‘Crazy Rich Asians’ is here to shatter your stereotypes

Asian actors are usually cast as quiet nerds, computer-hacking geniuses or martial arts experts. Rarely are they romantic leads in a major Hollywood film. When “Crazy Rich Asians” opens Aug. 15, the all-Asian cast is hoping the movie can break that long-held stereotype.

The movie is based on Kevin Kwan’s 2013 best-selling novel, which follows Nicholas Young as he brings his Chinese American girlfriend, Rachel Chu, home to Singapore. Then Rachel discovers just how crazy rich Nick’s family is.

Cover photo courtesy of Warner Bros.

“Crazy Rich Asians,” both the book and film, is changing audiences’ perceptions of Asians. Here are five ways the story is breaking stereotypes.

1. Actors of Asian descent are the swoon-worthy leads.

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“Crazy Rich Asians” is the first non-action movie set in the present day from a major Hollywood studio to feature mostly Asian actors since 1993’s “The Joy Luck Club.” It’s the first romantic comedy with Asian leads since 1961’s “Flower Drum Song.” Rarely are actors of Asian descent granted the same opportunities white actors, hence the viral #StarringJohnCho campaign which put Cho in place of other actors in movie posters. The success of “Crazy Rich Asians” may change how Hollywood views what ethnicity a leading man or woman should be.

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2. The books are written by a man.

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Kevin Kwan wrote two successful sequels after “Crazy Rich Asians.” The trilogy of novels could be described as “chick lit,” or those glossy beach reads that literary folks often look down upon. But in Kwan’s hands, the female characters are complex and funny. “Like August Wilson, Kwan is that rare male writer who understands women,” Constance Wu, who plays Rachel in the film, wrote for Time magazine. Throughout the series, Kwan explores the characters of Rachel; Nick’s mother, Eleanor; and his cousin Astrid Leong.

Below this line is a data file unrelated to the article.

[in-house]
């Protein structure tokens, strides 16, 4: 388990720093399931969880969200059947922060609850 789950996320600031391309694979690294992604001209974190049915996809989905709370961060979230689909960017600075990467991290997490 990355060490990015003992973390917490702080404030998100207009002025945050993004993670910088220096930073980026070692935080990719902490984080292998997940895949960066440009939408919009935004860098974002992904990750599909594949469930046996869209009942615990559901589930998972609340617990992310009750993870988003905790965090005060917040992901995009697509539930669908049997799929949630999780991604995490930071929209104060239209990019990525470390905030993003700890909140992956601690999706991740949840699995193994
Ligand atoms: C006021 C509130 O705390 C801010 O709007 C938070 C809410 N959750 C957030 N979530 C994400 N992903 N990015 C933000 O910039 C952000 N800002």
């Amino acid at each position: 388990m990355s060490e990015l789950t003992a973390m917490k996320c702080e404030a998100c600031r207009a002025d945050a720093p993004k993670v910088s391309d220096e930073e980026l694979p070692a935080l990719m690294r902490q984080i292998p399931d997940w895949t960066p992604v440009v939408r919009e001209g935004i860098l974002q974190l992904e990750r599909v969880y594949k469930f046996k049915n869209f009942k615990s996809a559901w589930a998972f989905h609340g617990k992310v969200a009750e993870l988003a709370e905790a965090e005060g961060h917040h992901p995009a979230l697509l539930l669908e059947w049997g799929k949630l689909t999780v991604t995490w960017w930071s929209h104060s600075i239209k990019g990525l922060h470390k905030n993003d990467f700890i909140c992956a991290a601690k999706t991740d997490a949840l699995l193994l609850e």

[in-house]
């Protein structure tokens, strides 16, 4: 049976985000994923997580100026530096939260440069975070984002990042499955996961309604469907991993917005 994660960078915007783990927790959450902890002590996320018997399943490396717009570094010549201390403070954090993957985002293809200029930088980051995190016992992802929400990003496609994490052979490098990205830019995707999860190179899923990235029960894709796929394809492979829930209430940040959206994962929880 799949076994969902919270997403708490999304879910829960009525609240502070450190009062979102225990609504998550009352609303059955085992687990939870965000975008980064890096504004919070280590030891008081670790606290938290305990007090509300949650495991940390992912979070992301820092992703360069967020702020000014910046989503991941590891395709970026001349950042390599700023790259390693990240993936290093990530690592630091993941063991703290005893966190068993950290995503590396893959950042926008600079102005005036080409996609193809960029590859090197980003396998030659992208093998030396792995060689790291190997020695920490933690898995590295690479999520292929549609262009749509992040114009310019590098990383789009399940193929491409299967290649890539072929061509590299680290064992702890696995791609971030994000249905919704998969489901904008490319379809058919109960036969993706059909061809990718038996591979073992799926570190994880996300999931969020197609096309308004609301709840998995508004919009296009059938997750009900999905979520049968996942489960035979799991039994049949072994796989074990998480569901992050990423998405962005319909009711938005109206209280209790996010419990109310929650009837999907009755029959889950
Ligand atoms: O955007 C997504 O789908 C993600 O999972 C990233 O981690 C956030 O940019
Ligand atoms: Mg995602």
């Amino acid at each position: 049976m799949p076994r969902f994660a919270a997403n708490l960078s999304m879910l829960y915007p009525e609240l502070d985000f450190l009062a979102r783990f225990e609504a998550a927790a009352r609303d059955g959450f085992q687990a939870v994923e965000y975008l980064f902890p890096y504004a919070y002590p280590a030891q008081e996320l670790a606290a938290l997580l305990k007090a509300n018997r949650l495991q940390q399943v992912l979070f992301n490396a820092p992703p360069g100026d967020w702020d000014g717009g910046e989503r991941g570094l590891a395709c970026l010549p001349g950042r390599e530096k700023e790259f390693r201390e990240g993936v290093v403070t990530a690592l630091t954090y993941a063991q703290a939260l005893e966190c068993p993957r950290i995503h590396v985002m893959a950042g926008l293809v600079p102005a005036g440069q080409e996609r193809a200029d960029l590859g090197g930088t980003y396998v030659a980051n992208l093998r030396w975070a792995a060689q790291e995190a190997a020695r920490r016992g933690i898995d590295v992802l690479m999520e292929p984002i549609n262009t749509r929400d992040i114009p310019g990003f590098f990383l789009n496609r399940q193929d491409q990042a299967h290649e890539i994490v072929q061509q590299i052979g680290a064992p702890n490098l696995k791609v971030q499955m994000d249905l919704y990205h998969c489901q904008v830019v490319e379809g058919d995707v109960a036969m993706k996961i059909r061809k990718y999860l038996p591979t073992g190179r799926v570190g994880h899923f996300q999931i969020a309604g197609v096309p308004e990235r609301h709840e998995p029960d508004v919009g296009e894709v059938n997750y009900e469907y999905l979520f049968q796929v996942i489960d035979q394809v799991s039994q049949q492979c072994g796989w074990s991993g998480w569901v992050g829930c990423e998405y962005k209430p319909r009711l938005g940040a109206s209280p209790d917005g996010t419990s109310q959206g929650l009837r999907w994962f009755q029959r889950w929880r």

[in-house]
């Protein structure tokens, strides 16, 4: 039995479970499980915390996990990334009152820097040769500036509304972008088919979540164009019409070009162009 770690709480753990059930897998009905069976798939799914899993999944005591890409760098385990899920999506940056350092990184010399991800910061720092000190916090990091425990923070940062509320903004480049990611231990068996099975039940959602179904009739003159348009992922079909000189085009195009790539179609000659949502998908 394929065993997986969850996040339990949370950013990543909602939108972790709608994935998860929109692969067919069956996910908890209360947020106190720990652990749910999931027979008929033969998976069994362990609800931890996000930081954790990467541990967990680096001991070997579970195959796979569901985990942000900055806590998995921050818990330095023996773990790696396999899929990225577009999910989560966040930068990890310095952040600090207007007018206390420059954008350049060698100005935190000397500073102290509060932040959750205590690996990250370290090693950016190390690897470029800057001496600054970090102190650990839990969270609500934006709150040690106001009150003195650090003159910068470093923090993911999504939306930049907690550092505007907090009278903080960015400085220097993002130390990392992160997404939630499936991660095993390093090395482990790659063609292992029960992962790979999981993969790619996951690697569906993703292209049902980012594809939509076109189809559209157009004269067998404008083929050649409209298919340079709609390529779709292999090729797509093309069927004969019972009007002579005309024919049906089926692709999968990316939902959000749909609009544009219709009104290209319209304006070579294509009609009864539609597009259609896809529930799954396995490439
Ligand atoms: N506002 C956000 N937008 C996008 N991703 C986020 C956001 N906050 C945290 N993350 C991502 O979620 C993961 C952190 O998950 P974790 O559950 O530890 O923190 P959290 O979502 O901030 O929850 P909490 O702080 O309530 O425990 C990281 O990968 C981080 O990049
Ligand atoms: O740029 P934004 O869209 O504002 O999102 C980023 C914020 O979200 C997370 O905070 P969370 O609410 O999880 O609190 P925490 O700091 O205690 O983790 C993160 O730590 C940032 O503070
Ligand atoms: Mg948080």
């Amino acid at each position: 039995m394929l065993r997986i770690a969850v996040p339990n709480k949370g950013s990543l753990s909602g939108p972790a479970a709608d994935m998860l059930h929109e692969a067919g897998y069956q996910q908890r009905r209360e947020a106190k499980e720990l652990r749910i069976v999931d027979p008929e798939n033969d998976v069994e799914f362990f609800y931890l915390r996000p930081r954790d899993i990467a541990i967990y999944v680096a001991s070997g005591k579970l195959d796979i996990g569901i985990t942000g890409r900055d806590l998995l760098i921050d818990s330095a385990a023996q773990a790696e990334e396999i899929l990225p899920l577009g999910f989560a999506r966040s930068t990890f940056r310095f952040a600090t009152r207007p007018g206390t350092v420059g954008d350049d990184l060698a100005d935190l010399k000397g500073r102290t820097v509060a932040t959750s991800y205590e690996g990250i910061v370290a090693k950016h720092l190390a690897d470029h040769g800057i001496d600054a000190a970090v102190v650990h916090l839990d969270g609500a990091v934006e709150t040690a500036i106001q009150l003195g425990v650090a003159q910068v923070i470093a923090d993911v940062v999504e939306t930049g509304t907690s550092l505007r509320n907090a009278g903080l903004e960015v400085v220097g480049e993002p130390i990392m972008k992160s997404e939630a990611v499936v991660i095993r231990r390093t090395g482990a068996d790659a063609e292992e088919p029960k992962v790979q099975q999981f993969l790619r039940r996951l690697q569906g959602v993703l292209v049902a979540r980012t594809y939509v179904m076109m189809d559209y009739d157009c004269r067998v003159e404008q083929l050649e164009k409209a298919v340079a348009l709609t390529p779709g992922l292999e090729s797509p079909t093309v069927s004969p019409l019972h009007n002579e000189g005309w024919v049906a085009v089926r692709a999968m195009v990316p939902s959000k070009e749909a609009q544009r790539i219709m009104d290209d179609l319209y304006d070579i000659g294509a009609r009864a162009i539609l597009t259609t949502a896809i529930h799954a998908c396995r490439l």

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3. It’s based (mostly) in reality.

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The opulence in “Crazy Rich Asians” might seem very foreign to the average American filmgoer sitting in a suburban movie theater. But it would not be as fun if it wasn’t at least a little bit true. Kwan based “Crazy Rich Asians” on the wealthy Singapore world his own family inhabits. “[H]e could easily reference the mental index of socialites, designers, artists, and architects he accumulated while growing up in his grandparents’ posh home in Singapore,” E. Alex Jung wrote in a profile of Kwan for New York magazine.

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4. The movie is aimed for a mass audience.

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“Crazy Rich Asians” could have been sold to Netflix — in an interview with the Hollywood Reporter, Kwan told the magazine that he “could have moved to an island and never worked another day” had he gone with the streaming service’s offer. But the strategy for the movie’s release was to go big. It was important for Kwan, the filmmakers and the cast to have a wide release and prove that audiences want to see it in theaters.

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5. The cast and crew are very aware of how important this movie is.

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The stars of “Crazy Rich Asians” are leaning into the moment. Wu wrote a long post on Twitter about how much the film means to her and her career. “Before CRA [“Crazy Rich Asians”], I hadn’t even done a tiny part in a studio film…I never dreamed I would get to star in one…because I had never seen that happen to someone who looked like me…I hope Asian American kids watch CRA and realize that they can be the heroes of their own stories.”

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